'was never.will never be,' Jennie Sadler
As a systems engineer for internet music-hosting platform Bandcamp, Brattleboro's Jennie Sadler is embedded in the current hub of artist-to-fan culture. Sadler has been self-releasing music on the site since it was founded in 2007. In her past work, Sadler's songwriting was akin to the outsider artist nature of (Sandy) Alex G's genre-blending indie rock. Sadler's upcoming eighth release, was never.will never be,
contains vulnerability, guarded with distortion that would make PJ Harvey proud.
Much like fellow Brattleboro solo musician Bella
(subject of last week's
review), Sadler exerts complete control of her creative process. By recording and mixing her own work, she maintains an almost psychic connection with the listener, unfiltered by another human channel. The album is full of experimental stereo effects and mixing nuances that are balanced, yet decidedly untraditional.
On "Waste," heavy and distorted guitar and synth organ persist in a shoegaze drone over a downtempo beat lightened by shaker and tambourine. Sadler's alto voice unleashes in a bluesy, vibrating timbre, its wild beauty hoisted by the dark surrounding instrumentation. The 9-minute track unfolds like a night spent alone, processing trauma. Small rhythmic changes and synth oscillations evoke a feeling of breaking through cyclical thoughts with new realizations. There is an earned bitterness in Sadler's lyrics, those of an abused lover. She sings, "I try and I cry / And you tell me not to fight / But I've finally moved on / You can't stop me / I'm free."
This bitter honesty presents itself again on "Unloved." The song almost sounds like a samba on the grave of a toxic relationship. Casual guitar rhythms and loose, syncopated percussion contrast the lyrics: "So many times you choose me / So many times you abuse me / I hope you feel unloved." The following track, "Kind," also addresses the formidable task of finding a respectful partner. The raw instrumentation of both songs wrap around Sadler's commanding voice like armor.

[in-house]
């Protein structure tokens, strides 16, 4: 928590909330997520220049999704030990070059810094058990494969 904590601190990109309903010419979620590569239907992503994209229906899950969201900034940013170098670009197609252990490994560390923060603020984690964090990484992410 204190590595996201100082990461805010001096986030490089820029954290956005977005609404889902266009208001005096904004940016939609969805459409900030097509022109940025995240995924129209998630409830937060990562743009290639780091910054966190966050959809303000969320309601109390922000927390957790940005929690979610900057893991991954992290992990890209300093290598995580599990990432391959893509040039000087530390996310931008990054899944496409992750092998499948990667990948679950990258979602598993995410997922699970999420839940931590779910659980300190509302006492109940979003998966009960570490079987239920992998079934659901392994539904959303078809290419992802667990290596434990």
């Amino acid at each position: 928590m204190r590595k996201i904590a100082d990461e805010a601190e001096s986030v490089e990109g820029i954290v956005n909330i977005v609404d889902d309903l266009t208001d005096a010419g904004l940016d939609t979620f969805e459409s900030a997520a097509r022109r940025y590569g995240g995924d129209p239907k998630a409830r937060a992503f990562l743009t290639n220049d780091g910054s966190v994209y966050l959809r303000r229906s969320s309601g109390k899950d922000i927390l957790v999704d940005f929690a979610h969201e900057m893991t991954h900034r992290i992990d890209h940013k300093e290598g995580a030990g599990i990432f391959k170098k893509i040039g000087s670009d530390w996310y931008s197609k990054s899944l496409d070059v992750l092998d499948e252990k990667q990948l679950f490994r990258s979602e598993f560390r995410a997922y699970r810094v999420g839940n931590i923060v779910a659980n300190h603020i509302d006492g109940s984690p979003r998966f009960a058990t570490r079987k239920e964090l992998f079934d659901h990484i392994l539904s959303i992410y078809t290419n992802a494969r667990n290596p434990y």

Sadler presents a shift in perspective on "Heaven." Complexly programmed percussive patterns drive loose, grungy rhythm guitar as the singer's voice meanders in improvisatory exaltation, describing heaven as a shared experience between two people.
was never.will never be
is rough around the edges, untamed. Because of those qualities it successfully communicates the resentment that often follows the deterioration of a struggling relationship. Fans of ’90s feminist rock bands such as Hole will revel in its anti-demure attitude.
was never.will never be
will be released on September 17. Preorder and preview the album at Bandcamp